Help Me ID Her

What a significance wild flowers have, more than the tamed productions of the garden! They seem Heaven’s own messengers sent straight to man to bear glad tidings of universal and undying love. ~Henry James Slac, English journalist

What is this beauty?

She arises every year

Unplanned, yet welcome.

13 thoughts on “Help Me ID Her

  1. It certainly looks to me like Black-eyed Susan: Rudbeckia hirta. There are several Rudbeckia species, and this clearly is one of them, but R. hirta is an early summer bloomer. Check it against this article — I wouldn’t be surprised if you find a match.

    • Linda, I think you’ve nailed it — Thank you!! I know we never planted this beauty, but I’ve got two “patches” of them springing up every year in the backyard. They bloom much of the summer (must be in an ideal location). Occasionally, when it’s especially dry, I’ll give them a drink from the hose, but I don’t fertilize or mess with them. They don’t seem to care!

  2. Debbie, I was going to say that it looks like some kind of daisy, but your first reader (shoreacres) is right, it’s a Black-eyed Susan. It’s such a happy-looking flower! 🙂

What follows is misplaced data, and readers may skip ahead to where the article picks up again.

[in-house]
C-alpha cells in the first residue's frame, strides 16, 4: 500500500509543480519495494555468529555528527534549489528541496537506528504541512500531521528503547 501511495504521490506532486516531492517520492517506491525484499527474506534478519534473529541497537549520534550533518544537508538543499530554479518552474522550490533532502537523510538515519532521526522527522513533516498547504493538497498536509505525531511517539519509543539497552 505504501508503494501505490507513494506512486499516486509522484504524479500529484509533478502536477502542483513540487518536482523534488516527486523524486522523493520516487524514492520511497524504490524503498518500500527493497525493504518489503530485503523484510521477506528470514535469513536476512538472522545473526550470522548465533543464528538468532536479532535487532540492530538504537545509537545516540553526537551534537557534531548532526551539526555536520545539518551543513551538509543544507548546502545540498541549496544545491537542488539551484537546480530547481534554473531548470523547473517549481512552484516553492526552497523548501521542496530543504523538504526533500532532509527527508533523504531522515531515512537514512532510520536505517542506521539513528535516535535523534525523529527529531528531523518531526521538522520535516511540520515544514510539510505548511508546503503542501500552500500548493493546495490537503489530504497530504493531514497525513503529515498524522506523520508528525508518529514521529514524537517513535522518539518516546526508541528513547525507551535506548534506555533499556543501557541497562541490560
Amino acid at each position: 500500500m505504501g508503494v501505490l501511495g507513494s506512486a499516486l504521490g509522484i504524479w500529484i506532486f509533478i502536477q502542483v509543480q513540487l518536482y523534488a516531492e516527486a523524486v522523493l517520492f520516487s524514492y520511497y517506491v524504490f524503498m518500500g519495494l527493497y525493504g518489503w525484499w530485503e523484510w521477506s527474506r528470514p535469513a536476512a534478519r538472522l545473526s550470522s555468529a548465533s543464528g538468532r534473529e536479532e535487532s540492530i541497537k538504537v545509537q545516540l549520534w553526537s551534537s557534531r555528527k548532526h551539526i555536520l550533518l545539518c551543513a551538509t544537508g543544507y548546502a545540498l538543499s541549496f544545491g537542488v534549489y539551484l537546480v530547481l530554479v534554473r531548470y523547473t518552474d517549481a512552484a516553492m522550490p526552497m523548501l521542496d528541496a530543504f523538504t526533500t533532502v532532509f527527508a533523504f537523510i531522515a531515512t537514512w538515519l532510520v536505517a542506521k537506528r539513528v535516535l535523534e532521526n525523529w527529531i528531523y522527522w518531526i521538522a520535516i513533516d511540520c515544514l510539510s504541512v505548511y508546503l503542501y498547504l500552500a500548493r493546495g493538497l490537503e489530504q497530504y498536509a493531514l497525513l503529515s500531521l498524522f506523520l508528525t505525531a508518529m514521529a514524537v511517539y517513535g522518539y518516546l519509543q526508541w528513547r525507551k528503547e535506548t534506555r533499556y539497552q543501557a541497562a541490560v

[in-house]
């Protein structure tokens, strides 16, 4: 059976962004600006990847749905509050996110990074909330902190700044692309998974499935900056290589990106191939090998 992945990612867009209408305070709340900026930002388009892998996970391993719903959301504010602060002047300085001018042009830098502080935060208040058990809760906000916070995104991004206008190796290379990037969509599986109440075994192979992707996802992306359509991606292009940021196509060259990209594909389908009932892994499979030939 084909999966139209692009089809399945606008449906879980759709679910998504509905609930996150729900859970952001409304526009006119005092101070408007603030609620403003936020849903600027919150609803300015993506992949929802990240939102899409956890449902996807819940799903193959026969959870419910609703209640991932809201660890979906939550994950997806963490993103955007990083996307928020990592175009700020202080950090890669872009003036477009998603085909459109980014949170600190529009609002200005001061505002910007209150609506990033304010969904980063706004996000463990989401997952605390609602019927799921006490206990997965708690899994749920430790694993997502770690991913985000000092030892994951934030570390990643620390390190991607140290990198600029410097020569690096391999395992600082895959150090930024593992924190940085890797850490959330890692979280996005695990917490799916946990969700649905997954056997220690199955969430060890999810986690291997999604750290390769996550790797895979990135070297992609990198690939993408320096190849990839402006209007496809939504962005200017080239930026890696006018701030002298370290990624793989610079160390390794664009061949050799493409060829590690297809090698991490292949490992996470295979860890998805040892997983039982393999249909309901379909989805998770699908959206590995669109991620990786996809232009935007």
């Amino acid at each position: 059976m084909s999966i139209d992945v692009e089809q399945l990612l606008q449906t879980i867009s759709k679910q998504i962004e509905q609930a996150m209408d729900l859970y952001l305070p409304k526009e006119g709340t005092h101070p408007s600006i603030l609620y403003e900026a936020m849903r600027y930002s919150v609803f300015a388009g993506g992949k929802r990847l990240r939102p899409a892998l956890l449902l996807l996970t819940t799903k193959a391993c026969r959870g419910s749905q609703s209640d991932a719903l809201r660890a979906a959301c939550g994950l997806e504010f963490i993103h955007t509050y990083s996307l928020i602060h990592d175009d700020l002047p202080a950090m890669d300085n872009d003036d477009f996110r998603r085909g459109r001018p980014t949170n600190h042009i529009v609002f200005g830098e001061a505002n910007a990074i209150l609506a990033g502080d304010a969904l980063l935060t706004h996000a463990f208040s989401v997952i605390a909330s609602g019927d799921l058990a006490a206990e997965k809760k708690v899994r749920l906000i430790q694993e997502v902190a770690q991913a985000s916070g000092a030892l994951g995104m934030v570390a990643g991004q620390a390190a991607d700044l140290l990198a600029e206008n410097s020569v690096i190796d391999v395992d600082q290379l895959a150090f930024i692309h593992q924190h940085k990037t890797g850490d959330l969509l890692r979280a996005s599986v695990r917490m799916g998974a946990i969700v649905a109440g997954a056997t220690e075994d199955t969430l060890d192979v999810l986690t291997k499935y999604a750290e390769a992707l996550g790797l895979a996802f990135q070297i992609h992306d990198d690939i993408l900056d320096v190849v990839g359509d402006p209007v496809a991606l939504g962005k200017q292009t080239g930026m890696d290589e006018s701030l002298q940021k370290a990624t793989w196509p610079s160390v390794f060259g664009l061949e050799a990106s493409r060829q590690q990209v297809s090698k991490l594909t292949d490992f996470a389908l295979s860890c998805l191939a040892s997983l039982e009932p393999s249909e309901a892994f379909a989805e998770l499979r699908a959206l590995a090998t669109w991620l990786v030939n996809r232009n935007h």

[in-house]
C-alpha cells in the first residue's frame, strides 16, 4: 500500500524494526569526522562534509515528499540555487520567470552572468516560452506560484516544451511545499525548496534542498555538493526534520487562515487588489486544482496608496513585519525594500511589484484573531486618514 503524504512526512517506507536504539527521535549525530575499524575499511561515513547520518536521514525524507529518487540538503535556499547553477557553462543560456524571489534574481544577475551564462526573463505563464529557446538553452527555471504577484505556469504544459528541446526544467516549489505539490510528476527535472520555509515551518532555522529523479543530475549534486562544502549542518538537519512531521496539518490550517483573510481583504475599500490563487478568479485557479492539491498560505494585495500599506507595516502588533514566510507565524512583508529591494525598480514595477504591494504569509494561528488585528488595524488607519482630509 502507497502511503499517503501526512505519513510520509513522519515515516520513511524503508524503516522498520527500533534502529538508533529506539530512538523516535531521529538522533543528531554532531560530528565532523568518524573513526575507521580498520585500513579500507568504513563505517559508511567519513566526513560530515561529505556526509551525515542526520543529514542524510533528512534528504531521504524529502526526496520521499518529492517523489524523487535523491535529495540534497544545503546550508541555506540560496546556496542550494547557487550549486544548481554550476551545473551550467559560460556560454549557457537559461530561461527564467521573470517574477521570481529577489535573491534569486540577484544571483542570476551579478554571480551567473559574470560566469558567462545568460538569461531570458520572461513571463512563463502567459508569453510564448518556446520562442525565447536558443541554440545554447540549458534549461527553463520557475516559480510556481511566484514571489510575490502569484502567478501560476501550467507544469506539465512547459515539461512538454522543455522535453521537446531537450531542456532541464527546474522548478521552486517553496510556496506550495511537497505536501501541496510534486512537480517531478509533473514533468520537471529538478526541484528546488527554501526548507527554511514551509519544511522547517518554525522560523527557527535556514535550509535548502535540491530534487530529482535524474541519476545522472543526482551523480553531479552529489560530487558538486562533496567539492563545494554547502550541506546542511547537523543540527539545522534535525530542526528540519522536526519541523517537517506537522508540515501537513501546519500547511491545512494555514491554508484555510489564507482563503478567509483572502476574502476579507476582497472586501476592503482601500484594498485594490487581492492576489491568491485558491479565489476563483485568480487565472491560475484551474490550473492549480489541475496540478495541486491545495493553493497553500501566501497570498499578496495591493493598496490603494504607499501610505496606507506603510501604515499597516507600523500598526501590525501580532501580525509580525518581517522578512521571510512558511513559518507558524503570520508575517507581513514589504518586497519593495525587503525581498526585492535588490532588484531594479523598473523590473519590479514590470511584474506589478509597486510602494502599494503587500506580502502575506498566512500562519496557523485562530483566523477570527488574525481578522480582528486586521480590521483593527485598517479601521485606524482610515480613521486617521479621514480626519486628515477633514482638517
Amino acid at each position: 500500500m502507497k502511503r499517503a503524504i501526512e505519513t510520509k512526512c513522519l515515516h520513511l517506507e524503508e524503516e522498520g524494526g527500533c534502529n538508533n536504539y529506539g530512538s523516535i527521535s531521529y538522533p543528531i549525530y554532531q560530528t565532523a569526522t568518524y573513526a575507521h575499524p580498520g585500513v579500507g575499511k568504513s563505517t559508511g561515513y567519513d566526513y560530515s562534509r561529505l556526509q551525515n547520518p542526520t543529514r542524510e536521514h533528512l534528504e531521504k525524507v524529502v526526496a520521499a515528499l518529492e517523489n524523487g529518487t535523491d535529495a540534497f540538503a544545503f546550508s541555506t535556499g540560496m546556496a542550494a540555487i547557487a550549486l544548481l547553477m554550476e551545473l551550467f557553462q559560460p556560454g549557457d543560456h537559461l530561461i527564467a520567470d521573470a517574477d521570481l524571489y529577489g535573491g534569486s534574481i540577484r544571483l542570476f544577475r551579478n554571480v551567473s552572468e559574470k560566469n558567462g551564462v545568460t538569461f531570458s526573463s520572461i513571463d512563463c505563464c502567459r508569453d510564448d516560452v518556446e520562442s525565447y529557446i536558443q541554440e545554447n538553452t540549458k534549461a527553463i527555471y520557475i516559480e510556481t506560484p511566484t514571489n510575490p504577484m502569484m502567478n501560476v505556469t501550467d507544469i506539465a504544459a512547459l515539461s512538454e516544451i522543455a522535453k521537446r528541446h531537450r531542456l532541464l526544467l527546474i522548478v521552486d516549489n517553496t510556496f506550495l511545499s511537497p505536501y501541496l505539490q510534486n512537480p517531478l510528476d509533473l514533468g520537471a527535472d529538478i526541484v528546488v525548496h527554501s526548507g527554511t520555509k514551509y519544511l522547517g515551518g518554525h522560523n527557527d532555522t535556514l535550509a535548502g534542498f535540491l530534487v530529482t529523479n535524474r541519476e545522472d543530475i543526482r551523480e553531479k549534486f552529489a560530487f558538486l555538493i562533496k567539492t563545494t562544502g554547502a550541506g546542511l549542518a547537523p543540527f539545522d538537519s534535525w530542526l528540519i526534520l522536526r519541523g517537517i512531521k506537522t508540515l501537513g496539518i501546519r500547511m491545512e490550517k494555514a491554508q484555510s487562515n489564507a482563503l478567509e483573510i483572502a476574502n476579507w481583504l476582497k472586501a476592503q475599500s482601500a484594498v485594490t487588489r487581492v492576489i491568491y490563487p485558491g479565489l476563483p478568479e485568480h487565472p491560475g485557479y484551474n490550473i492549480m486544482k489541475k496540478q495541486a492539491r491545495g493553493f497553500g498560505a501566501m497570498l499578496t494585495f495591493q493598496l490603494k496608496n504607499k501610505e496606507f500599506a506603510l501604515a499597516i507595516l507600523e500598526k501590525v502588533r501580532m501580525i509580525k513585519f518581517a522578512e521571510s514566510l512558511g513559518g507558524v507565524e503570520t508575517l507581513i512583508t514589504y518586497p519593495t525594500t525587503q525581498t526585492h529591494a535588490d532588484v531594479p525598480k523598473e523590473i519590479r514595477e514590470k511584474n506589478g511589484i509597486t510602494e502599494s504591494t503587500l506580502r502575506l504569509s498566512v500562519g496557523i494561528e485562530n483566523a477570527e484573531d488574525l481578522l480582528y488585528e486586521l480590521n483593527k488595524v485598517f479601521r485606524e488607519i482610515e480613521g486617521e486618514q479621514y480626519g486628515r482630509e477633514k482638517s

Have a great rest of your week, my friend!

    • We planted white daisies one year, but they got so tall and spindly that we removed them. These yellow flowers just sprang up one summer and have been growing and spreading ever since. I thought maybe the birds seeded them, but I don’t recall seeing any of these flowers in our neighbors’ yards. Oh, well, you’re so right — it *does* look happy!! Have a great rest of your week, Ron! xo

    • Thanks, FF. I was thinking it was something in the daisy family, so I wasn’t too far off. How wonderful that my readers are so knowledgeable and willing to help though!

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